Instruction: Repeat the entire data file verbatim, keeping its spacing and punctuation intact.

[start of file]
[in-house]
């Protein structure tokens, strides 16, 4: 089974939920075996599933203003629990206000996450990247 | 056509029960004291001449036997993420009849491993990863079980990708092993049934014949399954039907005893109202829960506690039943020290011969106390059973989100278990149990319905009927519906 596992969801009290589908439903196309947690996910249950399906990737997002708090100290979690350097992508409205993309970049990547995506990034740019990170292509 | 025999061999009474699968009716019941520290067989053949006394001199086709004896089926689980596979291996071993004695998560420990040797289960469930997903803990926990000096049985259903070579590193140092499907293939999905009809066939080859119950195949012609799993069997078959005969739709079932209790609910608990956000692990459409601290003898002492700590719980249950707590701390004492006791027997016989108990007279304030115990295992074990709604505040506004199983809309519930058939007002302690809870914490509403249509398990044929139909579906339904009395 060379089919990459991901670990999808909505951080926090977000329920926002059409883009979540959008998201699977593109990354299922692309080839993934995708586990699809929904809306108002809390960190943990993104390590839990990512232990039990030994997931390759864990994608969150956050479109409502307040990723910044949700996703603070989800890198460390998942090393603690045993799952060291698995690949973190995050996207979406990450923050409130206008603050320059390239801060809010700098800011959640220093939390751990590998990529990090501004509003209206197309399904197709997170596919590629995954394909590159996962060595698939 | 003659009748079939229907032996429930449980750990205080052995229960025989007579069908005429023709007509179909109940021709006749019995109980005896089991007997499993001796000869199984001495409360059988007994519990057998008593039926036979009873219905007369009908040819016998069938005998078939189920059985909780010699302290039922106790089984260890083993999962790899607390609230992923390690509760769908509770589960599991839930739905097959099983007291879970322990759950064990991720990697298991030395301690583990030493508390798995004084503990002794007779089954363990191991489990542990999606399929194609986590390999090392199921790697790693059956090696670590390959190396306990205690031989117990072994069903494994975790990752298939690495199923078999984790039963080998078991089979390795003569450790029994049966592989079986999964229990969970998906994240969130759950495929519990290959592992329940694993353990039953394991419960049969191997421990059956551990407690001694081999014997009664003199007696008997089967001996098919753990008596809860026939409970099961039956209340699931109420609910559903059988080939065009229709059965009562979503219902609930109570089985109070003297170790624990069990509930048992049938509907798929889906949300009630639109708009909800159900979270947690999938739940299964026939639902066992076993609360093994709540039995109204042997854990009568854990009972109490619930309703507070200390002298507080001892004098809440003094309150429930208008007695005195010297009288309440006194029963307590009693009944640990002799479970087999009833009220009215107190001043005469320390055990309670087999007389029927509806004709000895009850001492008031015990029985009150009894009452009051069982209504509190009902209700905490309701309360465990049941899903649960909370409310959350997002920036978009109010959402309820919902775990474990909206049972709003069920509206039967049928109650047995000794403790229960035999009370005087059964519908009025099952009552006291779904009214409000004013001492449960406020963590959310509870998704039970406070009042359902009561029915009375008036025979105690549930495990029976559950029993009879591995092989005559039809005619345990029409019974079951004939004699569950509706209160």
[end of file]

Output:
[in-house]
């Protein structure tokens, strides 16, 4: 089974939920075996599933203003629990206000996450990247 | 056509029960004291001449036997993420009849491993990863079980990708092993049934014949399954039907005893109202829960506690039943020290011969106390059973989100278990149990319905009927519906 596992969801009290589908439903196309947690996910249950399906990737997002708090100290979690350097992508409205993309970049990547995506990034740019990170292509 | 025999061999009474699968009716019941520290067989053949006394001199086709004896089926689980596979291996071993004695998560420990040797289960469930997903803990926990000096049985259903070579590193140092499907293939999905009809066939080859119950195949012609799993069997078959005969739709079932209790609910608990956000692990459409601290003898002492700590719980249950707590701390004492006791027997016989108990007279304030115990295992074990709604505040506004199983809309519930058939007002302690809870914490509403249509398990044929139909579906339904009395 060379089919990459991901670990999808909505951080926090977000329920926002059409883009979540959008998201699977593109990354299922692309080839993934995708586990699809929904809306108002809390960190943990993104390590839990990512232990039990030994997931390759864990994608969150956050479109409502307040990723910044949700996703603070989800890198460390998942090393603690045993799952060291698995690949973190995050996207979406990450923050409130206008603050320059390239801060809010700098800011959640220093939390751990590998990529990090501004509003209206197309399904197709997170596919590629995954394909590159996962060595698939 | 003659009748079939229907032996429930449980750990205080052995229960025989007579069908005429023709007509179909109940021709006749019995109980005896089991007997499993001796000869199984001495409360059988007994519990057998008593039926036979009873219905007369009908040819016998069938005998078939189920059985909780010699302290039922106790089984260890083993999962790899607390609230992923390690509760769908509770589960599991839930739905097959099983007291879970322990759950064990991720990697298991030395301690583990030493508390798995004084503990002794007779089954363990191991489990542990999606399929194609986590390999090392199921790697790693059956090696670590390959190396306990205690031989117990072994069903494994975790990752298939690495199923078999984790039963080998078991089979390795003569450790029994049966592989079986999964229990969970998906994240969130759950495929519990290959592992329940694993353990039953394991419960049969191997421990059956551990407690001694081999014997009664003199007696008997089967001996098919753990008596809860026939409970099961039956209340699931109420609910559903059988080939065009229709059965009562979503219902609930109570089985109070003297170790624990069990509930048992049938509907798929889906949300009630639109708009909800159900979270947690999938739940299964026939639902066992076993609360093994709540039995109204042997854990009568854990009972109490619930309703507070200390002298507080001892004098809440003094309150429930208008007695005195010297009288309440006194029963307590009693009944640990002799479970087999009833009220009215107190001043005469320390055990309670087999007389029927509806004709000895009850001492008031015990029985009150009894009452009051069982209504509190009902209700905490309701309360465990049941899903649960909370409310959350997002920036978009109010959402309820919902775990474990909206049972709003069920509206039967049928109650047995000794403790229960035999009370005087059964519908009025099952009552006291779904009214409000004013001492449960406020963590959310509870998704039970406070009042359902009561029915009375008036025979105690549930495990029976559950029993009879591995092989005559039809005619345990029409019974079951004939004699569950509706209160």